I had my first period before I even had my first health class. I didn’t tell anyone because I did not even know what a period was. I never understood why some women stood at the back of the recreation center where Muslims in my small town gathered while everyone else prayed. I never understood why my mother seemed to buy little boxes of white things every month. It didn’t occur to me that this was something that happened to almost every woman in her life.
We all knew why the women of the house “sat outside” every month. In the map of their very orthodox household, the women bled rivers and travelled in the confines of their landlocked house.
Every period story I’ve heard involves either great trauma or grave embarrassment. Girls claim they mistakenly believed they were dying when they first spotted the blood or that someone else noticed and pointedit out to them, scarring them permanently from the humiliation. I had heard it all by the time I was 12.
When you grow up as a Korean-American millennial in a traditional immigrant household, you quickly realize that little instances of cultural clashes make for the best stories.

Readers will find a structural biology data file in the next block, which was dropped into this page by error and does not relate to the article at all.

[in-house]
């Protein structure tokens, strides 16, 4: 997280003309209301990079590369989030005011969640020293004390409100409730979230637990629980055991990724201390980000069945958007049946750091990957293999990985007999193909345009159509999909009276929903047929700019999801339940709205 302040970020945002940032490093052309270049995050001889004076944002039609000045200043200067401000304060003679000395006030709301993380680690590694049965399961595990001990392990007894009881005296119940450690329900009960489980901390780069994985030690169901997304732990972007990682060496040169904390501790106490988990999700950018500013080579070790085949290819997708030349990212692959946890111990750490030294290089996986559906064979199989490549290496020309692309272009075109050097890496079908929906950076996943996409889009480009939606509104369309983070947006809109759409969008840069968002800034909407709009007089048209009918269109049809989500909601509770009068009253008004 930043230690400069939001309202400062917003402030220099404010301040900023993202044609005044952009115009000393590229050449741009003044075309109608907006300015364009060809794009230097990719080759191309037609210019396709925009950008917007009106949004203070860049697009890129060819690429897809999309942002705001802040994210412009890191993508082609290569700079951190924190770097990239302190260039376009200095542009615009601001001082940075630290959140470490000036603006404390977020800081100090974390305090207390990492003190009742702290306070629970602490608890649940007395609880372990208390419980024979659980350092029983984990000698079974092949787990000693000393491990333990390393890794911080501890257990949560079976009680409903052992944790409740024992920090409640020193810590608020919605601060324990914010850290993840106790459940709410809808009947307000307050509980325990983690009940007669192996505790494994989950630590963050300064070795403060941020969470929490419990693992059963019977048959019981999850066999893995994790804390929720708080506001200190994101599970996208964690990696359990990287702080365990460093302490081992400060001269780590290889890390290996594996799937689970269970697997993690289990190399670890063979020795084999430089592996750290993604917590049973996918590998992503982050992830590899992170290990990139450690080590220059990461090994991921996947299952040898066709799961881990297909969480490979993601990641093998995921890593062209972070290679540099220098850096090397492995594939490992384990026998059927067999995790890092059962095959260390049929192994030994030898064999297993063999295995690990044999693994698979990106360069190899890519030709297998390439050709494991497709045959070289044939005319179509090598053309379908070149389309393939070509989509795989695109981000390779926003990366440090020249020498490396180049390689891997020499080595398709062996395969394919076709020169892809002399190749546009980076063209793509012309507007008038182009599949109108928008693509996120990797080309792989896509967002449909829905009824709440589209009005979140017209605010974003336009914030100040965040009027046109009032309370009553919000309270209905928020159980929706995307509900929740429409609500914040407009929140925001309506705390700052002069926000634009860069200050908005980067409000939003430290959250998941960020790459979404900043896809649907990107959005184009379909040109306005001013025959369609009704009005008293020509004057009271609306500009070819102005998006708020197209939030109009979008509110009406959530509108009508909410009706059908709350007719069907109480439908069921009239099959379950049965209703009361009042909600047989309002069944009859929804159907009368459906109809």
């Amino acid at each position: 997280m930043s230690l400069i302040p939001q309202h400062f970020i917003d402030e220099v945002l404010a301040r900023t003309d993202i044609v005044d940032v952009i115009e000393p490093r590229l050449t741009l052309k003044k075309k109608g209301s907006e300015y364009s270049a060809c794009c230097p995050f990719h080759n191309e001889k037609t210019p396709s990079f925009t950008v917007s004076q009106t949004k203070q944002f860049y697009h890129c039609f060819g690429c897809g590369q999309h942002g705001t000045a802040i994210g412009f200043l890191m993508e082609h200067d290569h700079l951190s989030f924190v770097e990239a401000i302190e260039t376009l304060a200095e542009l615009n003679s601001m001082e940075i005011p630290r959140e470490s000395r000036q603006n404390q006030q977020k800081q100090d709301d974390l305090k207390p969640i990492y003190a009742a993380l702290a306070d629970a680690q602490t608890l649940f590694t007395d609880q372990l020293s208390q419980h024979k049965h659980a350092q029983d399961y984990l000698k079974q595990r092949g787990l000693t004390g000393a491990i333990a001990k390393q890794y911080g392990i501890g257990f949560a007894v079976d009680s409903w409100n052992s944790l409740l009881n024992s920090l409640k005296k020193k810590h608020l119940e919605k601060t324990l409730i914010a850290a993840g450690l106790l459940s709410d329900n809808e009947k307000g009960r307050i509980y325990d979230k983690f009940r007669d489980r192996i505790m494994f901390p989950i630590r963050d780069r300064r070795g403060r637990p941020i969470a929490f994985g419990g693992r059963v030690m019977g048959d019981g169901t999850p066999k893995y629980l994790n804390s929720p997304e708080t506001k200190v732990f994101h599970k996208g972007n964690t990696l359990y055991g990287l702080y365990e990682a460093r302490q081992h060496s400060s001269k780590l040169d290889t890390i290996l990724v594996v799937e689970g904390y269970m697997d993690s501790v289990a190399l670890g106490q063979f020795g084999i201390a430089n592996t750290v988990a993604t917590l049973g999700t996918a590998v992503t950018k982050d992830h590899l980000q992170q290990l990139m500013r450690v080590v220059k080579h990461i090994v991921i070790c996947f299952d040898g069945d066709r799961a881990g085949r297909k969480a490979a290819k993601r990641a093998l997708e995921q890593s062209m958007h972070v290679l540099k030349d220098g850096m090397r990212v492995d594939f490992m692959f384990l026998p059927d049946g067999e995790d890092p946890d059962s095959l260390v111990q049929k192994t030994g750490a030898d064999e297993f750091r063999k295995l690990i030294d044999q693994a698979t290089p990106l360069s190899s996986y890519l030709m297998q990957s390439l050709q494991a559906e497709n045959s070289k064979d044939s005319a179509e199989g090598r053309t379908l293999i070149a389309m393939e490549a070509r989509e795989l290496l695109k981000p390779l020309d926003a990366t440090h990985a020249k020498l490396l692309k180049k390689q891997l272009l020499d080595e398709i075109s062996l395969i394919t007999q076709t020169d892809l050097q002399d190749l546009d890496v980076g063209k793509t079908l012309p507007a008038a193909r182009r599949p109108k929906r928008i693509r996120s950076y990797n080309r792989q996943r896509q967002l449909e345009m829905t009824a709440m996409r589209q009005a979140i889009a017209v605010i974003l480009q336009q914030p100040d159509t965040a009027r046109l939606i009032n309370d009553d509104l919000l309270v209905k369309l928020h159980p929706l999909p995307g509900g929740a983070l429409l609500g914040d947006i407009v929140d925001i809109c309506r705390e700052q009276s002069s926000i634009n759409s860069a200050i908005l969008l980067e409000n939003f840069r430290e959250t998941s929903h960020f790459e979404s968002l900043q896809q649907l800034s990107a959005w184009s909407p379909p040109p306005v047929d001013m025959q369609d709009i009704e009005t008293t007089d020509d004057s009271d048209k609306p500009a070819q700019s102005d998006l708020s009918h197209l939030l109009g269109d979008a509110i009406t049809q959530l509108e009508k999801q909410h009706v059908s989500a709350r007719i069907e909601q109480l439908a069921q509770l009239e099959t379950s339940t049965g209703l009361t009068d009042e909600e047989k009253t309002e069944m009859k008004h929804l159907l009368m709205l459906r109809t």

Take, for example, the time that I convinced my Korean mother that Lunchables were standard, healthy, American school lunch fare, and all my other third-grader friends dined on the delectably fine products of Oscar Meyer. Or take the time that my mother asked if we were supposed to eat the Jack-o-Lantern that I had carved earlier that day in school.
“Shh! Shush!” Are these the first expressions that come to mind, when you think of periods? You are not alone.
I was shushed so often that I thought boys or even grown men would never have heard of menstruation. “How would they know, if no one is going to tell them. Right?” I thought. It sounds childish now, but it made perfect sense to my tween mind.
When I was working with kids at a school in a Noida-based slum, I noticed that girls would miss school more often than boys. I wanted to know why, and casually I asked a group of girls. They just giggled and walked away. “What’s so funny?” I asked, but got no response. I tried checking with another group of girls, but got nothing more than giggles and embarrassed looks.
When I was in Chattishgarh last year, I conducted a session with 40 young women, mostly married and asked them why we get periods. After a few minutes of silence and blank stares, one of them raised her hand and said “Well, that’s how it is, ma’am. This is something that happens every month to us. It’s natural”.